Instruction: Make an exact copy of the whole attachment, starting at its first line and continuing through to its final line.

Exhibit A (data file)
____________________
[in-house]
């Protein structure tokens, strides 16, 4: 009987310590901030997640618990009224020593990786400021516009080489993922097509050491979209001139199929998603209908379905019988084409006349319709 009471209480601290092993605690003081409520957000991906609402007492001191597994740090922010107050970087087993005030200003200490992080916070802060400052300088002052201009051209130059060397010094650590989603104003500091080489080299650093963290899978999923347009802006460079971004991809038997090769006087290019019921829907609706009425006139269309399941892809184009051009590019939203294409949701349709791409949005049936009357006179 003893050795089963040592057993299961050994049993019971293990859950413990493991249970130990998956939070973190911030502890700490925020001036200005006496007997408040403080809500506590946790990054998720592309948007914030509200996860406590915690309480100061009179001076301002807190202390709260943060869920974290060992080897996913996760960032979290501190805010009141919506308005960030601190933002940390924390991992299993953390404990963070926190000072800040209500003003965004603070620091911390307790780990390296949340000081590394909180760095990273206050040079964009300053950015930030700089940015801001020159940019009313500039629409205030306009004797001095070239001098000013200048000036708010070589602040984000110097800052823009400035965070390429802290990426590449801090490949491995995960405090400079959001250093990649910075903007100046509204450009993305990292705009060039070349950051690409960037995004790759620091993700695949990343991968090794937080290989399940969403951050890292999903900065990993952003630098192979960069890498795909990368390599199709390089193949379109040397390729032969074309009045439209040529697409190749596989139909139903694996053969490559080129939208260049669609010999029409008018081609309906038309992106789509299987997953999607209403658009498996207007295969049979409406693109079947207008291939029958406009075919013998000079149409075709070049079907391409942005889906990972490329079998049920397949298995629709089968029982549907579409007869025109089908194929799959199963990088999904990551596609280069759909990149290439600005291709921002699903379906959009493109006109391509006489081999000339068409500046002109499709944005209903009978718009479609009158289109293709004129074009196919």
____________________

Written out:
[in-house]
């Protein structure tokens, strides 16, 4: 009987310590901030997640618990009224020593990786400021516009080489993922097509050491979209001139199929998603209908379905019988084409006349319709 009471209480601290092993605690003081409520957000991906609402007492001191597994740090922010107050970087087993005030200003200490992080916070802060400052300088002052201009051209130059060397010094650590989603104003500091080489080299650093963290899978999923347009802006460079971004991809038997090769006087290019019921829907609706009425006139269309399941892809184009051009590019939203294409949701349709791409949005049936009357006179 003893050795089963040592057993299961050994049993019971293990859950413990493991249970130990998956939070973190911030502890700490925020001036200005006496007997408040403080809500506590946790990054998720592309948007914030509200996860406590915690309480100061009179001076301002807190202390709260943060869920974290060992080897996913996760960032979290501190805010009141919506308005960030601190933002940390924390991992299993953390404990963070926190000072800040209500003003965004603070620091911390307790780990390296949340000081590394909180760095990273206050040079964009300053950015930030700089940015801001020159940019009313500039629409205030306009004797001095070239001098000013200048000036708010070589602040984000110097800052823009400035965070390429802290990426590449801090490949491995995960405090400079959001250093990649910075903007100046509204450009993305990292705009060039070349950051690409960037995004790759620091993700695949990343991968090794937080290989399940969403951050890292999903900065990993952003630098192979960069890498795909990368390599199709390089193949379109040397390729032969074309009045439209040529697409190749596989139909139903694996053969490559080129939208260049669609010999029409008018081609309906038309992106789509299987997953999607209403658009498996207007295969049979409406693109079947207008291939029958406009075919013998000079149409075709070049079907391409942005889906990972490329079998049920397949298995629709089968029982549907579409007869025109089908194929799959199963990088999904990551596609280069759909990149290439600005291709921002699903379906959009493109006109391509006489081999000339068409500046002109499709944005209903009978718009479609009158289109293709004129074009196919």